A look at all 10 of Rafael Nadal’s French Open finals
PARIS — Just as remarkable as Rafael Nadal’s unprecedented total of 10 French Open championships is that he is 10-0 in finals at Roland Garros.
He’s overwhelmed his opponents in most of those title matches, too, never once getting pushed to five sets.
Among the most dominant: Nadal’s 6-2, 6-3, 6-1 victory over Stan Wawrinka on Sunday, which barely lasted 2 hours and was not much of a contest at all.
A look at Nadal’s 10 finals at Roland Garros:
NO. 1: 2005, VS. MARIANO PUERTA, 6-7 (6), 6-3, 6-1, 7-5
Key Stat: Two days after turning 19, Nadal became the youngest man to win a major title since Michael Chang was 17 at the 1989 French Open.
Telling Words: “For the first time, I cried after winning a match.” — Nadal.
Nadal established himself as a star-in-the-making, beating Roger Federer in four sets in the semifinals in the first Grand Slam meeting of their great rivalry, before getting past Puerta for the title.
In the final, Puerta served for the fourth set while leading 5-4. Facing a trio of set points, Nadal showed the mettle and shots that would become so familiar, saving all three and not dropping another game for his first major championship.
NO. 2: 2006, VS. ROGER FEDERER, 1-6, 6-1, 6-4, 7-6 (4)
Key Stat: Nadal ended Federer’s 27-match winning streak at majors, preventing him from a fourth Grand Slam title in a row.
Telling Words: “I can’t say I’m better than him. Since I was born, I’ve never seen a more complete player.” — Nadal, about Federer.
Nadal became the first player to beat Federer in a Grand Slam final; the Swiss star had been 7-0. Federer made 24 unforced errors with his backhand, which Nadal attacked with high-bouncing lefty forehands.
NO. 3: 2007 VS. ROGER FEDERER, 6-3, 4-6, 6-3, 6-4
Key Stat: Nadal saved 16 of 17 break points he faced, going 10-for-10 in the first set, and 1-for-1 over the last two.
Telling Words: “He kind of wears you out or wears you down. He’s the type of guy that’s going to make you miss. So you can never really say you played great against him, for some reason.” — Federer.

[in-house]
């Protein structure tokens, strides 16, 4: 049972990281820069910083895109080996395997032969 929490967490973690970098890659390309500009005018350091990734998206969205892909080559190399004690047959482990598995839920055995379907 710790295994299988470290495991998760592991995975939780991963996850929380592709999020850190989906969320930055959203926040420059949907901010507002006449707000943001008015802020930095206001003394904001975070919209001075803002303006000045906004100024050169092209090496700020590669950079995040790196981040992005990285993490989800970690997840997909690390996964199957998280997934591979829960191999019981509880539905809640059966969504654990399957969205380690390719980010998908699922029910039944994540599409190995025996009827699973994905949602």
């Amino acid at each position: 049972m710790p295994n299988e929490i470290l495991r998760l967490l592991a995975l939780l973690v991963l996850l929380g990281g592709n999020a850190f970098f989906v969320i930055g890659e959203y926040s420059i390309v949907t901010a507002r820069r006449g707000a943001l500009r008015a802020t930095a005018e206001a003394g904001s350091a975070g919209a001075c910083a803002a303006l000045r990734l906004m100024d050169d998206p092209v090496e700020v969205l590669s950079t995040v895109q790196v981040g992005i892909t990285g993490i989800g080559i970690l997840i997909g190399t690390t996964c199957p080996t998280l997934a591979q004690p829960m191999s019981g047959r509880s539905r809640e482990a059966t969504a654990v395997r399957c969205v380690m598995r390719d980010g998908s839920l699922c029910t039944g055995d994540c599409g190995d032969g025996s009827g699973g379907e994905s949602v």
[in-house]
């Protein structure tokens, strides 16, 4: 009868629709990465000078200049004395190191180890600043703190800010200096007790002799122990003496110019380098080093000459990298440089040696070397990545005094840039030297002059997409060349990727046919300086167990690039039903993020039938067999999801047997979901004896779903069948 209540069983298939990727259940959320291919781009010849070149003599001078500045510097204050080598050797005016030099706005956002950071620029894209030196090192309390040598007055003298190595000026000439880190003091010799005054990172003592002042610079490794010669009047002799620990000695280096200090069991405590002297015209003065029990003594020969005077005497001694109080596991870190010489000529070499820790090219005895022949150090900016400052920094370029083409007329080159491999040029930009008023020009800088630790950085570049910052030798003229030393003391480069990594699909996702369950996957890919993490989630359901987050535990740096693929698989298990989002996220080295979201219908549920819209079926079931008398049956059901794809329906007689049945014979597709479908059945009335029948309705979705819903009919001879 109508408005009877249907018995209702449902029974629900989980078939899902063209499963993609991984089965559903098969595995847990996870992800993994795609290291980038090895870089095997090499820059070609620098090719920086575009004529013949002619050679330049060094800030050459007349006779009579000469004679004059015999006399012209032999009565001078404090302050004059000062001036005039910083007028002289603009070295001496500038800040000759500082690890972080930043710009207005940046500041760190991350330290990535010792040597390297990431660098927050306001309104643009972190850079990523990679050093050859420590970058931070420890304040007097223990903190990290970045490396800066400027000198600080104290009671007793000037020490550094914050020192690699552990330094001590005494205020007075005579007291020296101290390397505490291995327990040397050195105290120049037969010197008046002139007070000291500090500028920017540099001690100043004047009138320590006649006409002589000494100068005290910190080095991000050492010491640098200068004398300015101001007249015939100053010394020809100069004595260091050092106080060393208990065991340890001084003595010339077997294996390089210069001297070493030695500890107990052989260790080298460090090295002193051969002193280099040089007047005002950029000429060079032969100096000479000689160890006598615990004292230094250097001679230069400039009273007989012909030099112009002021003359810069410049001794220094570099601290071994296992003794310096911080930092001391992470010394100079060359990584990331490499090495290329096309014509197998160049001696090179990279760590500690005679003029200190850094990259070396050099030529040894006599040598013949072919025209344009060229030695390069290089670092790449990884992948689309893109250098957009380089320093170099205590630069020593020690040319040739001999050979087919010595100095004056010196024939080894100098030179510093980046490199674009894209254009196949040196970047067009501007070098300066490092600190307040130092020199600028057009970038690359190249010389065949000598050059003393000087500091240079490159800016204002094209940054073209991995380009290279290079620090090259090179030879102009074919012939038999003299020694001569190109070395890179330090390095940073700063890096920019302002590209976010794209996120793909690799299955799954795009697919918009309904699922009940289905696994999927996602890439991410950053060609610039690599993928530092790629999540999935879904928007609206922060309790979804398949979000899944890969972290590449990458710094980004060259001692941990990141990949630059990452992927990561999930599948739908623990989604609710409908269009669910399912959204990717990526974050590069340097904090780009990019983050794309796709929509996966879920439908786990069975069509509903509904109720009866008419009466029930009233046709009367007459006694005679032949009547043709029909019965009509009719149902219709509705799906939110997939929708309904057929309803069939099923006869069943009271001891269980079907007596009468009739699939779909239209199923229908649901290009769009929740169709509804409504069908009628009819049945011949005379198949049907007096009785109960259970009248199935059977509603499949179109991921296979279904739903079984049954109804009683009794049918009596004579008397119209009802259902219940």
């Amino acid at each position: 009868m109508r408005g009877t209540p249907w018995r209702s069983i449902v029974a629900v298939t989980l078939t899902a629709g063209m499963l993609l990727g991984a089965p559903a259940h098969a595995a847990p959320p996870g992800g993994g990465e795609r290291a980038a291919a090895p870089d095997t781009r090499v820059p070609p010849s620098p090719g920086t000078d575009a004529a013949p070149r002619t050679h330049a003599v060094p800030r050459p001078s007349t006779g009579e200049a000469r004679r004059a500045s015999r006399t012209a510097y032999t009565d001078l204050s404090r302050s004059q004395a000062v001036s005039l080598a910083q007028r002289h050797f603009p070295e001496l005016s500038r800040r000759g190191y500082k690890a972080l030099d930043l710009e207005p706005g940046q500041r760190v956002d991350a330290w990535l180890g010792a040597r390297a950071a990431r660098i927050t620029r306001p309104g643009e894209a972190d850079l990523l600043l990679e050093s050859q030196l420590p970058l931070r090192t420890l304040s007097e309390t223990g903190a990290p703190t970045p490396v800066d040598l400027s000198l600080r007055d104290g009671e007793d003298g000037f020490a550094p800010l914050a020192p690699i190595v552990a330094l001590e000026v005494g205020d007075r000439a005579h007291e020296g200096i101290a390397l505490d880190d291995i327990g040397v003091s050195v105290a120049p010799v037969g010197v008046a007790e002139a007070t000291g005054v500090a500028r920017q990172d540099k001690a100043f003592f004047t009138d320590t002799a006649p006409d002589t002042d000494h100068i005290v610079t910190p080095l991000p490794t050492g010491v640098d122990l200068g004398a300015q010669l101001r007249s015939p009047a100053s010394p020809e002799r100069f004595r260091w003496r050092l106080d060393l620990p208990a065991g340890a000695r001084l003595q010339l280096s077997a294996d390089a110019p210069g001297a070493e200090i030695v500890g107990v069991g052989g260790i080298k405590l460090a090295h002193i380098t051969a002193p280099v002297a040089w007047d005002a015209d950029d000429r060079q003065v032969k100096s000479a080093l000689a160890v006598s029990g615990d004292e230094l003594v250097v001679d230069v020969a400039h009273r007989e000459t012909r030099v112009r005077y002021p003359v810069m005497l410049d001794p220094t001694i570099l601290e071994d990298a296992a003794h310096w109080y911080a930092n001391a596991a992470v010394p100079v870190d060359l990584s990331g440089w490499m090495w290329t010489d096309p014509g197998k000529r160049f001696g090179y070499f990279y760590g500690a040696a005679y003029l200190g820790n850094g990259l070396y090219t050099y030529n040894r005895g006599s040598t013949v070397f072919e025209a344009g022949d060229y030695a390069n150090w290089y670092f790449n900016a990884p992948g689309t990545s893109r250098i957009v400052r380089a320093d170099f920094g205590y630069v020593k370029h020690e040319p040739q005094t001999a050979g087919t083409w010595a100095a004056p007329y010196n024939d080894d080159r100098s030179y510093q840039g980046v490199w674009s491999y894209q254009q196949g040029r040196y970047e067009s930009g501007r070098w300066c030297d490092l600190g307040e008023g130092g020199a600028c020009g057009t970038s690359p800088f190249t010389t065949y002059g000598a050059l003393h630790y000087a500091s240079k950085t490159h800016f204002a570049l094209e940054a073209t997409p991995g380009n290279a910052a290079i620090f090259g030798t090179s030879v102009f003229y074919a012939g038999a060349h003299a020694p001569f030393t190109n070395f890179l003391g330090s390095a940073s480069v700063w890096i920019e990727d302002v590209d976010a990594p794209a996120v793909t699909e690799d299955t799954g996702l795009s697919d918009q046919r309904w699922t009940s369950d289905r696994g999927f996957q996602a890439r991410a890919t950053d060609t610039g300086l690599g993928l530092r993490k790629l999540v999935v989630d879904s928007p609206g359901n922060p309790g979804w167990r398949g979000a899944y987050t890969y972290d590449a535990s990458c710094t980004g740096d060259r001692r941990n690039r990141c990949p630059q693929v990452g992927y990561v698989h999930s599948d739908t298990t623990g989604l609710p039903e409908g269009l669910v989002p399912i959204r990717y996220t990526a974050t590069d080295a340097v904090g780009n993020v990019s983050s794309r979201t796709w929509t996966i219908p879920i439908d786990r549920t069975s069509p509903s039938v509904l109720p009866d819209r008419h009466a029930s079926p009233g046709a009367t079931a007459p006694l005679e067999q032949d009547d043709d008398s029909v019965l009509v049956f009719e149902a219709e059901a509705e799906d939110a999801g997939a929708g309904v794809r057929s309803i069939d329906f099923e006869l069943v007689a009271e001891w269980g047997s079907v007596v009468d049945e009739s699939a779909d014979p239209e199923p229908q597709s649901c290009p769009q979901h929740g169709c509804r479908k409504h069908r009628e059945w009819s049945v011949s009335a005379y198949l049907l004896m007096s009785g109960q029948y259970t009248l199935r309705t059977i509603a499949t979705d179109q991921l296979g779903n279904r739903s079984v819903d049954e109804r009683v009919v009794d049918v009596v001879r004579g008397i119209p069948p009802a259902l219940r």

About 1 ½ hours after leaving the court, Federer met with his parents for consoling hugs and kisses on the cheek. The silver tray given to the runner-up was tucked under Mom’s arm, like a newspaper.
“You can’t win them all,” said Federer’s father, Robert. “But, honestly, what more can we ask for?”
NO. 4: 2008 VS. ROGER FEDERER, 6-1, 6-3, 6-0
Key Stat: This remains Federer’s most lopsided loss in 365 career Grand Slam matches.
Telling Words: “Roger, I’m sorry.” — Nadal, during the trophy ceremony.
Nadal became the first man since Borg in 1980 to win the French Open without dropping a set. Nadal held break points in 10 of Federer’s 11 service games and won 16 of 24 points that lasted 10 or more strokes. And then there was this: Federer finished with 35 unforced errors, Nadal only seven.
No. 5: 2010 VS. ROBIN SODERLING, 6-4, 6-2, 6-4
Key Stat: Nadal was 31-0 for his career until losing to Soderling in the fourth round in 2009.
Telling Words: “I’m back.” — Nadal.
Nadal saved all eight break points he faced. This was Nadal’s rebound from his annus horribilis of 2009, when he dealt with painful knee tendinitis, an abdominal tear and the separation of his parents.
NO. 6: 2011, VS. ROGER FEDERER, 7-5, 7-6 (3), 5-7, 6-1